Pre-approval is one of the first key things you need when you’re ready to buy a home. So what is it and what do you need to know?
Pre-approval is one of the first key things you need when you’re ready to buy a home. So what is it and what do you need to know? We’re here to explain.
Pre-approval for a home loan, also known as conditional approval, confirms how much you can borrow from your lender. It is conditional upon the property you wish to purchase being acceptable security, and your lender confirming your income and other information provided in your application.
Pre-approval gives you a clear budget for a new home and lets you know how much you can borrow from your lender. This helps you start your search looking at properties that are within your budget so you can be realistic, and begin thinking about what you can and can’t afford.
If you have pre-approval from a lender, this could put you in a good position when you go to open inspections and auctions, as real estate agents will know you’re a serious buyer who has their finances in order and is ready to make a decision.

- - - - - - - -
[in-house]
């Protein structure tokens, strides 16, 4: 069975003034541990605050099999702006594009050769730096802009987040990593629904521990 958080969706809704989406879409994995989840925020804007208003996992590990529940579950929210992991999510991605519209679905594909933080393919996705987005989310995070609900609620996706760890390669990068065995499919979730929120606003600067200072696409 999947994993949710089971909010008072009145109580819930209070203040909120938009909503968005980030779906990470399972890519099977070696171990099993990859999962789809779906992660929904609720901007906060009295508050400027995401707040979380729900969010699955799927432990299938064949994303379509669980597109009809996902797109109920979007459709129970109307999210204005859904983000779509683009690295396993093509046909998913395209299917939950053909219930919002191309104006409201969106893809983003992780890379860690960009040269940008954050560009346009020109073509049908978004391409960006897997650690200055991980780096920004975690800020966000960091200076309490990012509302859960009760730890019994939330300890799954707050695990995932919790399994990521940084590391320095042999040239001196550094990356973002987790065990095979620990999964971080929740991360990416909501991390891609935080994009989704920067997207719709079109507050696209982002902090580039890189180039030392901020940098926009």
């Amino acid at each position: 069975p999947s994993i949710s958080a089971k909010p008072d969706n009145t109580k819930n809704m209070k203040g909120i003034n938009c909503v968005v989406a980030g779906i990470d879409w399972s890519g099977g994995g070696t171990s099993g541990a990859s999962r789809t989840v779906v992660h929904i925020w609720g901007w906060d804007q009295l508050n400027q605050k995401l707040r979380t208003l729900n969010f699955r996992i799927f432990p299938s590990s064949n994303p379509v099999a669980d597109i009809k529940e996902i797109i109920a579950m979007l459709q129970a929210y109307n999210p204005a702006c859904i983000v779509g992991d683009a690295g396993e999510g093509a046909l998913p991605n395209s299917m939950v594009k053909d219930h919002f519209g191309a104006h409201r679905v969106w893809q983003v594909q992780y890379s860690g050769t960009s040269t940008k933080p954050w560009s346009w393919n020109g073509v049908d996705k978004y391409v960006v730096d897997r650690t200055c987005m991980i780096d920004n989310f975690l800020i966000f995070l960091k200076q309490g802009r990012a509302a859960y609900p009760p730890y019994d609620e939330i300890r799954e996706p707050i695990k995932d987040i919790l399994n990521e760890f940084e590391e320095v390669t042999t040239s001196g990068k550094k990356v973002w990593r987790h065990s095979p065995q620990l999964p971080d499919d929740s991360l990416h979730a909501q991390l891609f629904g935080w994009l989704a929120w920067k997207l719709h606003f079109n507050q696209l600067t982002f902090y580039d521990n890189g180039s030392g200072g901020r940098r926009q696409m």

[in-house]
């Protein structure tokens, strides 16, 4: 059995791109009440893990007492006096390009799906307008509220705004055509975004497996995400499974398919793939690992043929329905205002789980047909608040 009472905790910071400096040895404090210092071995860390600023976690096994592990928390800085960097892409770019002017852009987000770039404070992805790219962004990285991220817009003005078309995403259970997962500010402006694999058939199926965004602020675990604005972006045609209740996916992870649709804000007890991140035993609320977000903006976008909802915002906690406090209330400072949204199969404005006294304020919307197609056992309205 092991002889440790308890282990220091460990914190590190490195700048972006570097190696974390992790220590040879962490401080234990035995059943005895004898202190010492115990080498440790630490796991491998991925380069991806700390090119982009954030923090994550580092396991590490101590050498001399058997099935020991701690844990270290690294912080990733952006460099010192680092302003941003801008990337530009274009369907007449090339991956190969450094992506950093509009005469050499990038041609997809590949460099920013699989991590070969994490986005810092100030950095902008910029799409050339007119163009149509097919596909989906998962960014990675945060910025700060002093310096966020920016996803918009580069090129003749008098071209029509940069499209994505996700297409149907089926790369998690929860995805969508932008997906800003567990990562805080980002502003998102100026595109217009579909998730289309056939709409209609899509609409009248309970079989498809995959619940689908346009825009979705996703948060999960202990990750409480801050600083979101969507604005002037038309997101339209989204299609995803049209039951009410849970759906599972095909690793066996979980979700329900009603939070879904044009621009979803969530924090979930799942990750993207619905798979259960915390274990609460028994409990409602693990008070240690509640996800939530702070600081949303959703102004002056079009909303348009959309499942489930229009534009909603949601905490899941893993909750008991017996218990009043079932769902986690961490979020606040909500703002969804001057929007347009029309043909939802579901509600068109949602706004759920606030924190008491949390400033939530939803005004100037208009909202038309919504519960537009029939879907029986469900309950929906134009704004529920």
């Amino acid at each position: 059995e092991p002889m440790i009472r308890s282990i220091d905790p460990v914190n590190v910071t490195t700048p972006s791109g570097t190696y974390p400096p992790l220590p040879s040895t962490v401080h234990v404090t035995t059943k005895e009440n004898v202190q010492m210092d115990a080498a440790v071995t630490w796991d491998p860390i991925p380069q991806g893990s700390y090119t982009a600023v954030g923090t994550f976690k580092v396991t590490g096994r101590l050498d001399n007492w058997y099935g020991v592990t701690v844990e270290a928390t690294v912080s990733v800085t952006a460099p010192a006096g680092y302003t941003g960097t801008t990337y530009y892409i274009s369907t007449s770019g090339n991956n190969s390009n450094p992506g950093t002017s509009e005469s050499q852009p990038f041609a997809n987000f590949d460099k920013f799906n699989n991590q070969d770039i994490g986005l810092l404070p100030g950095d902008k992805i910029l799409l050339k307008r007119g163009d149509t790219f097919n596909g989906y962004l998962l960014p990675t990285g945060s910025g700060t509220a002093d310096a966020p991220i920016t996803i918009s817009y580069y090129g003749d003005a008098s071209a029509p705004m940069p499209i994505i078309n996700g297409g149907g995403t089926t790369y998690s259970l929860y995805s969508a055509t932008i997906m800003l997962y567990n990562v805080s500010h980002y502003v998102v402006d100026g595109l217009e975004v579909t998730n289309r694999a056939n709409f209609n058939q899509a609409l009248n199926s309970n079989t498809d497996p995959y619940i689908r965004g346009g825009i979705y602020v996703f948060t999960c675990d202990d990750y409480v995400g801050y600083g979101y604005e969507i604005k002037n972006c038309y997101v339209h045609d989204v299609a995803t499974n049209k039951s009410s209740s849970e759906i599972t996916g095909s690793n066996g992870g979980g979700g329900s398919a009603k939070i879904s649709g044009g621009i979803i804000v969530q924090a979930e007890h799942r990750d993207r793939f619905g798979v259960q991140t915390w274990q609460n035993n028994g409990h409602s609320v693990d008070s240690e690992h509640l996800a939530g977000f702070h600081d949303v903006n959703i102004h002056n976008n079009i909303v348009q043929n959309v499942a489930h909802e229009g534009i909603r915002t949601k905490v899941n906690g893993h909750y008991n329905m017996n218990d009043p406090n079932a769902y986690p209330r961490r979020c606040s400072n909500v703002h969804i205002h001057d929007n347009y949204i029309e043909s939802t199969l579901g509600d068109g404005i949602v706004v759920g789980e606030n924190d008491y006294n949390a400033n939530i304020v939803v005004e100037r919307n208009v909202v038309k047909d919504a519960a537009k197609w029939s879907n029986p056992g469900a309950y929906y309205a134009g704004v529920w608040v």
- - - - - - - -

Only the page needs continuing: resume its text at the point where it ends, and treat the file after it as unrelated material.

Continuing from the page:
For most lenders pre-approval is valid for 90 days, it can be extended however this will mean resupplying your income and expense information to your lender.
Pre-approval does not include approval for a specific property, some properties may not be considered acceptable by the lender and it’s important to consider these conditions in your property search. For example some lenders may not accept properties for the following reasons; the condition of the property is not livable, the suburb or postcode, or in the case of apartments the apartment could be too small.
If your financial situation changes after you have received pre-approval, your situation will need to be reassessed. This could be because you have changed jobs, had changes to your income, taken on a new credit card or had a major change in your life like a new baby. These factors could impact the amount you’re able to borrow from your lender.
Each time you apply for pre-approval this is treated like any other application for credit and will be added to your credit history, regardless of whether you are approved or rejected. If you have a large number of credit enquiries on your file over a short period, this could impact your credit score negatively. It’s best to keep your pre-approval enquiries to a minimum and ensure you have chosen your lender before you apply.
Once you’re ready to purchase your first home, it’s best to get in touch with a home loan specialist who can talk you through the pre-approval process and what you need to apply.